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Investing in Climate Change Adaptation in Fragile Contexts

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A panel at the World Economic Forum in Davos, Switzerland looked at how commitment to climate adaptation finance in fragile communities has been lagging behind, despite numerous warnings. Climate research estimates that climate and weather related disasters have surged five-fold over 50 years and disproportionately impact poorer countries. Adverse weather conditions have severely affected agriculture, which is a major source of income for local communities. Climate watchdogs say that in the past 20 years, agricultural land declined by 127 million hectares, roughly the size of Niger. Declining water sources due to droughts have also brought a rise in conflict over resources and flooding has led to the displacement of many communities who are forced to seek alternative living spaces. The United Nations says the world’s 10 most fragile countries are only receiving less than 1% of climate adaptation finance. According to the global body an anticipatory response to disasters could yield a 7-1 return on investment in one year. The question is how will organisations support climate adaptation and resilience for the world’s most vulnerable communities?


  • Tjada McKenna, CEO Mercy Corps
  • Elizabeth Hausler, Founder and CEO Build Change
  • Patricia Espinosa Cantellano, Exec Secretary UN Framework Convention on Climate Change
  • Alan Belfield, Chairman Arup Group Ltd
  • Hindou Oumrou Ibrahim, President Association for Indigenous Women and People of Chad

Key takeaways from the panel

  • Communities need discussions happening on international platforms to drive real change on the ground
  • Big business must rethink their approach to financing these communities as a ‘risk’ but rather preventing a larger humanitarian crisis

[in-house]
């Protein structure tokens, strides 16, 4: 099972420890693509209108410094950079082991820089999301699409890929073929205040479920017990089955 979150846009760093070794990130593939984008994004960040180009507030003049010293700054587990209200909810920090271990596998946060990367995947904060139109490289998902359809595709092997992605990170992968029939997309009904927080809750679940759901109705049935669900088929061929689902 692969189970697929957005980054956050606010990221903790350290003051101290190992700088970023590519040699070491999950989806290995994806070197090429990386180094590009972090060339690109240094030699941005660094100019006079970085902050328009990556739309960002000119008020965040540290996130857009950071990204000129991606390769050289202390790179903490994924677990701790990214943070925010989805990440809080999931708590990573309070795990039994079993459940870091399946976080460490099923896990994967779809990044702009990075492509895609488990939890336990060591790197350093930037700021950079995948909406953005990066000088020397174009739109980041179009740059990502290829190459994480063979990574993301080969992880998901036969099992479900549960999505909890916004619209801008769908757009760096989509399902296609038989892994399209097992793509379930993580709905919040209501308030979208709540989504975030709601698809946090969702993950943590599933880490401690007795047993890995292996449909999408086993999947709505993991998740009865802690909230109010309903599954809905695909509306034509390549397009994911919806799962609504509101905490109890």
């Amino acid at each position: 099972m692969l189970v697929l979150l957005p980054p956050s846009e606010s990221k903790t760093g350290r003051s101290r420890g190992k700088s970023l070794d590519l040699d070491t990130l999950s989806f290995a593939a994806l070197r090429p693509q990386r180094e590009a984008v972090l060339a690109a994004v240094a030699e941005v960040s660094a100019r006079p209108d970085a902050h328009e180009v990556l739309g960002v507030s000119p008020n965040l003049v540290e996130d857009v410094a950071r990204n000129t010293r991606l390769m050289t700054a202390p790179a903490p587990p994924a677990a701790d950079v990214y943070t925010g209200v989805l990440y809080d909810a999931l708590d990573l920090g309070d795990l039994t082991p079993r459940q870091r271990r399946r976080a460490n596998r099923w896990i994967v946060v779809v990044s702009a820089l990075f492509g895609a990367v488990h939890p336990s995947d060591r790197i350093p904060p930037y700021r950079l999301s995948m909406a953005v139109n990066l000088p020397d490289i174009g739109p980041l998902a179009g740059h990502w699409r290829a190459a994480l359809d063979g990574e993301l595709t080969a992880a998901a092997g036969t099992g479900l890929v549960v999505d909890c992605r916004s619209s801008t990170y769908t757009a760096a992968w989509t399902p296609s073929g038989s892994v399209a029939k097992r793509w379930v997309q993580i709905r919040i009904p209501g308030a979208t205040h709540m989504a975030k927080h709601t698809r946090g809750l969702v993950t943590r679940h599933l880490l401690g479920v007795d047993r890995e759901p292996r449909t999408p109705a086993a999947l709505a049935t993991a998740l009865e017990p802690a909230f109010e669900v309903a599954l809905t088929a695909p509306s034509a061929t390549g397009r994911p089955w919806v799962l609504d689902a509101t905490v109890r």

• Companies that have benefitted from the natural resources in vulnerable communities should plough back their proceeds into climate adaptation programmes in those communities
  • Panel highlighted that empowering communities with access to finance at a lower rate and technology solutions, would be part of the solutions to fighting the adverse effects of climate change in those areas.

Standard Bank’s Head of Corporate Citizenship Wendy Dobson

With the world’s most vulnerable communities affected by climate-related weather events and disasters, mainly in Africa, receiving only receiving 1% of climate adaptation finance, Standard Bank recognises the need to develop targeted investment mandates into these regions to support a just transition.

Energy is a key enabler of sustainable and inclusive growth, especially in developing markets where vast populations need power to drive entrepreneurship, access education and other basic services. However, the power sector is a significant contributor to carbon emissions.

Wendy Dobson

Renewable energy will play a critical role in decarbonising the sector. We need to continuously engage with key regions to support their transition toward net zero through a variety of sustainable finance solutions, including the use of proceeds and sustainability-linked instruments. Our five-year target is to mobilise a cumulative amount of between ZAR 250 billion and ZAR 300 billion in sustainable finance by the end of 2026 into Africa.

Standard Bank aims to provide an additional ZAR 50 billion of financing for renewable energy power plants over the next three years, and to underwrite the financing of a further ZAR 15 billion of renewable energy power plants over the same timeframe.